Programmer's Python - Local and Global
Written by Mike James   
Tuesday, 16 April 2024
Article Index
Programmer's Python - Local and Global
Inner Functions

Without functions all we have are attributes of objects. Functions are where variables live. This extract from Programmer's Python: Everything is an Object explains that functions bring something new to objects – local variables.

Programmer's Python
Everything is an Object
Second Edition

Is now available as a print book: Amazon



  1. Get Ready For The Python Difference
  2. Variables, Objects and Attributes
  3. The Function Object
  4. Scope, Lifetime and Closure
      Extract 1: Local and Global ***NEW!
  5. Advanced Functions
  6. Decorators
  7. Class, Methods and Constructors
      Extract 1: Objects Become Classes 
  8. Inside Class
  9. Meeting Metaclasses
  10. Advanced Attributes
  11. Custom Attribute Access
  12. Single Inheritance
  13. Multiple Inheritance
  14. Class and Type
  15. Type Annotation
  16. Operator Overloading
  17. Python In Visual Studio Code

 Extracts from the first edition




Functions bring something new – local variables.

Without functions all we have are attributes of objects. Functions bring something new to objects – local variables. These two, attributes and local variables, work together in a way that is cooperative, but you do have to keep in mind their differences. There is also an important difference between Python functions and most other language’s functions. Python functions are objects that exist even when the function is not being executed. This has some interesting consequences for the code that the function object is associated with.

Global v Local

You can define a function anywhere in a program. The simplest case is when a function is defined at the top level in a module. In this case all of the variables defined in the module are part of its execution context and are accessible from within the function. This is usually described as the function having access to the global variables of the module.

If you try to access a variable that isn’t defined as a local variable within the function, the variable table for the entity that the function is defined in is searched. If the variable is found then it is used, for example:

myGlobalVariable = 10
def myFunction():

In this case the print causes the system to look for myGlobalVariable in the local table. When it isn’t found the table of the containing entity, the module in this case, is searched and when the variable is found the value 10 is returned.

So far, so much like most languages. Python, however, works differently when storing a new reference in a variable. As Python has no keyword like var or let to signal that a new variable is being defined, an assignment to a variable always creates that variable unless it already exists as a local variable.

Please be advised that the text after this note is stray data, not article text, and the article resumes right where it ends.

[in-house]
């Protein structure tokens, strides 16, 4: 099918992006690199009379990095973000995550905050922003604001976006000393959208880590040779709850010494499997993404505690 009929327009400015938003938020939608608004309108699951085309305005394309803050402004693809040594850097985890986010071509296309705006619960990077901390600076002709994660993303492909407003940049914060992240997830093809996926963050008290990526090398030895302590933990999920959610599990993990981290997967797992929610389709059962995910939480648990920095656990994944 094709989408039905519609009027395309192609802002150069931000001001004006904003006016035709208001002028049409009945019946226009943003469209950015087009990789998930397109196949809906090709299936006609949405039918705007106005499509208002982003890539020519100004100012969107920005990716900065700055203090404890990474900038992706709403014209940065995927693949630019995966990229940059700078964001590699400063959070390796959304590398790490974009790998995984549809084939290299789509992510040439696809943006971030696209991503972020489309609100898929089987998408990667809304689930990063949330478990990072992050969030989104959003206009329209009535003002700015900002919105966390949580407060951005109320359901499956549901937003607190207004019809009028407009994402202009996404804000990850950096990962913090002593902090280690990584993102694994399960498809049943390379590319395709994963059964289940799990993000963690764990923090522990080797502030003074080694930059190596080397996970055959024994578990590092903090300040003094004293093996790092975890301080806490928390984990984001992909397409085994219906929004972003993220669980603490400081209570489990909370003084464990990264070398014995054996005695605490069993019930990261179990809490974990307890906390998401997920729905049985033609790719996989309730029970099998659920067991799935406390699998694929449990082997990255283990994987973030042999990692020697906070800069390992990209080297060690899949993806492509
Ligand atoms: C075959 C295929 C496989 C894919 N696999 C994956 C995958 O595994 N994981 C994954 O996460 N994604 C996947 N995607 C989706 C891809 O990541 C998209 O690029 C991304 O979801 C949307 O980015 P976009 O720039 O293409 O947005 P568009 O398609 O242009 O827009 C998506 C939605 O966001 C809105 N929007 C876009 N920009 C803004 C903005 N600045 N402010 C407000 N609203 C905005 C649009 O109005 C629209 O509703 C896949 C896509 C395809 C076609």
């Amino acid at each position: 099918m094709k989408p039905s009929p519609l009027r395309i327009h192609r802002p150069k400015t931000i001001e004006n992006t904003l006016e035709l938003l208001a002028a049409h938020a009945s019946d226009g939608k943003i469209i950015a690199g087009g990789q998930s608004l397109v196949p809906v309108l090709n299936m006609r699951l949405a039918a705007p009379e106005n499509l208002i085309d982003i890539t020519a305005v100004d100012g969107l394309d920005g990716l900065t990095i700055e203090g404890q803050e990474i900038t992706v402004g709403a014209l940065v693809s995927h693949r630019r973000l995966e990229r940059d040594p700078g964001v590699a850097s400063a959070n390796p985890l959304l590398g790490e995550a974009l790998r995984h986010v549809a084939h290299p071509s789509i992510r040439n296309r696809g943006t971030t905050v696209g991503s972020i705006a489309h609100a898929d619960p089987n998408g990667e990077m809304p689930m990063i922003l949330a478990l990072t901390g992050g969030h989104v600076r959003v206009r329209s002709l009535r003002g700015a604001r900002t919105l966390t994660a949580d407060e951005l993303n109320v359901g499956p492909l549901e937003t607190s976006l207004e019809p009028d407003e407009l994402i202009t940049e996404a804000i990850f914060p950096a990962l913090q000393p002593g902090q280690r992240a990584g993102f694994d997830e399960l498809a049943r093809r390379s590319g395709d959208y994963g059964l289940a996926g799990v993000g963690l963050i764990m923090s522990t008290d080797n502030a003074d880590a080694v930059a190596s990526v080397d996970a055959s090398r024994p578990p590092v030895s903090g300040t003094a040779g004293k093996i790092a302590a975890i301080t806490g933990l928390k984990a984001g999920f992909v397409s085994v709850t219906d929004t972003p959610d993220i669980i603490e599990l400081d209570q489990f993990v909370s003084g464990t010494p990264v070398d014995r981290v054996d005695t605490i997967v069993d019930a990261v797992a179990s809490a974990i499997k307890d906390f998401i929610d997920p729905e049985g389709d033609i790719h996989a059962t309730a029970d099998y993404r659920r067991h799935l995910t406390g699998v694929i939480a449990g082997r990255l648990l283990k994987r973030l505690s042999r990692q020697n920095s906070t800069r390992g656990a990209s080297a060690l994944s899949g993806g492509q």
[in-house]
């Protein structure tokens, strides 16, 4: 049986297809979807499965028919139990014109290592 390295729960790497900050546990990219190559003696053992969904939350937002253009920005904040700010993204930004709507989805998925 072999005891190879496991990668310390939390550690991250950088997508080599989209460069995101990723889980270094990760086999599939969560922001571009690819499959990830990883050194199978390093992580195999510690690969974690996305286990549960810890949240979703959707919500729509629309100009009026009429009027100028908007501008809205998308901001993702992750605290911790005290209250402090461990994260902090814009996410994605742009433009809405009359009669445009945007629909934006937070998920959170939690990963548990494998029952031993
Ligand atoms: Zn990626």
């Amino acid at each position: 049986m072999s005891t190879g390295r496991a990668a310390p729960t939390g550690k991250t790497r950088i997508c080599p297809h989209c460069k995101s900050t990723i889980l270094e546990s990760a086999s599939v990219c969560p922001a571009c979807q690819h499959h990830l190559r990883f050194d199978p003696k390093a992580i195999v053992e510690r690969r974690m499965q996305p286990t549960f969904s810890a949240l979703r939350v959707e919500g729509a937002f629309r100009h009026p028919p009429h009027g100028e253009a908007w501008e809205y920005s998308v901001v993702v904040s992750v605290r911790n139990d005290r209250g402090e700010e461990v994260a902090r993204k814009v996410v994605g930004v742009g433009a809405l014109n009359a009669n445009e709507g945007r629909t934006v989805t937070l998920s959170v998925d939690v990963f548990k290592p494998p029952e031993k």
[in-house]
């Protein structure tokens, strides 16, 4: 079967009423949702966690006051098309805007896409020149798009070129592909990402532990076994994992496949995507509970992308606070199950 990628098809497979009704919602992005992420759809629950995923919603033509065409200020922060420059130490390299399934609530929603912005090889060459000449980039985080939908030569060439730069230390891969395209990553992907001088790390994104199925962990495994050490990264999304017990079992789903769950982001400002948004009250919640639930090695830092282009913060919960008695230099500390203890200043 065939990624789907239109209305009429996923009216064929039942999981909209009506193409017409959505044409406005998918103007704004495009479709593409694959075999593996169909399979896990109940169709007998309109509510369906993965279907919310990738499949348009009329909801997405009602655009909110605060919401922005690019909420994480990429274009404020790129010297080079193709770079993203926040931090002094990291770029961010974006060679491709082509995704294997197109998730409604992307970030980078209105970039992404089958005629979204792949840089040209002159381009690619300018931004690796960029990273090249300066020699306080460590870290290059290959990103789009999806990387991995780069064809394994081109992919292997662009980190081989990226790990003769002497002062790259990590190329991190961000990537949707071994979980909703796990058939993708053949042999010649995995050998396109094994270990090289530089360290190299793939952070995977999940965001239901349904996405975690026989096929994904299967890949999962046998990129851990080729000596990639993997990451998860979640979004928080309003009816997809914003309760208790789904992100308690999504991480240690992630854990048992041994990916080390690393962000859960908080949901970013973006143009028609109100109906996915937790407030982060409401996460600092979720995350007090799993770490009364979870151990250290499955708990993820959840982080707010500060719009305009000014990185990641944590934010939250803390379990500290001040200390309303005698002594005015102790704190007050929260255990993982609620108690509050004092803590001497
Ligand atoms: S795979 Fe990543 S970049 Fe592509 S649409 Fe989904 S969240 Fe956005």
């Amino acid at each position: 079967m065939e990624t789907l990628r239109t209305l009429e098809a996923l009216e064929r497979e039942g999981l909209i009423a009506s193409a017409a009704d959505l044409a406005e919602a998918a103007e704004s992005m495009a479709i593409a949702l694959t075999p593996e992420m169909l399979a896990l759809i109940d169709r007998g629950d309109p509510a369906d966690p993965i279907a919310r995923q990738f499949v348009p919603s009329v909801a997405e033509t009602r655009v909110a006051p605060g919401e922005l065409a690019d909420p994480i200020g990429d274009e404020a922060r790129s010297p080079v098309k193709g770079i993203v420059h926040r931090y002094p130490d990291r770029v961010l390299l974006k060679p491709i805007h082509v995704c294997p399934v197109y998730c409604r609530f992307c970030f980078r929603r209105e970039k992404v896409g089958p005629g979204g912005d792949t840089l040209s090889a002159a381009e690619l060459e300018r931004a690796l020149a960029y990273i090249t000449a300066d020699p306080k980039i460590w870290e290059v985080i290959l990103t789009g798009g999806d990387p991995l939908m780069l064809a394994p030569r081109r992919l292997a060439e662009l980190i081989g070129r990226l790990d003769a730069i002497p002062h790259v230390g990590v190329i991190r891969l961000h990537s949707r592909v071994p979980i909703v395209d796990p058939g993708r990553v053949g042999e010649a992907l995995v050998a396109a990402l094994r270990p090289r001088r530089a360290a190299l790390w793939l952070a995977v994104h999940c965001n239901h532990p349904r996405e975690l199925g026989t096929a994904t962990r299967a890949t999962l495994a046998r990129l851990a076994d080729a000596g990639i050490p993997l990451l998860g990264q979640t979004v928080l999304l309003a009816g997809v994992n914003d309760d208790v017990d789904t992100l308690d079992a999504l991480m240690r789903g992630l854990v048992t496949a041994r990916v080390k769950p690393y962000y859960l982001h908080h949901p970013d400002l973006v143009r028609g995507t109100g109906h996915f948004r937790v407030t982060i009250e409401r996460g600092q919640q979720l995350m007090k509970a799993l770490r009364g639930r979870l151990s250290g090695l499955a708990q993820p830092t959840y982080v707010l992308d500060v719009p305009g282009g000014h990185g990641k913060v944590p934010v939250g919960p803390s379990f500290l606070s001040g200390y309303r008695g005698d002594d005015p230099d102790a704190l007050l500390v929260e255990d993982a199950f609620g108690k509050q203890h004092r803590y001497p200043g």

For example:

myGlobalVariable = 10
def myFunction():
    myGlobalVariable = 0

makes an assignment to myGlobalVariable within the function. This has to create a new local variable of the same name and store 0 in it, which is what the function prints. The print after the function has completed displays 10 since the global variable is not affected by the local variable – which has now been destroyed because the function has ended. Recall that local variables only exist from the moment they are created until the function finishes executing.

In most languages assigning to a variable that didn’t exist locally but did exist globally would result in an assignment to the global variable. This cannot be how it works in Python because assignment creates local variables. So how do you assign to a global variable in Python? The answer is that you have to declare the variable global, for example:

def myFunction():
    global myGlobalVariable

In this case the global modifier declares myGlobalVariable to be the same variable as in the enclosing entity, which means that the assignment doesn’t create a new local variable. The result is that the print in the function and the one after the function both display 0. The function has modified the global variable.

A subtle point is that if the variable doesn’t exist as a global then it will be created when it is assigned to. That is, global allows you to create global variables from within functions.

You can declare a list of variables as global:

global var1, var2, var3 ...

and all of these variables will be treated as global. The global declaration has to occur in the code before any assignments to the variable which would create a local variable of the same name.

Python does global and local the other way round compared to most languages but in most cases you want to make use of local variables and accessing globals is the exception.


Last Updated ( Tuesday, 16 April 2024 )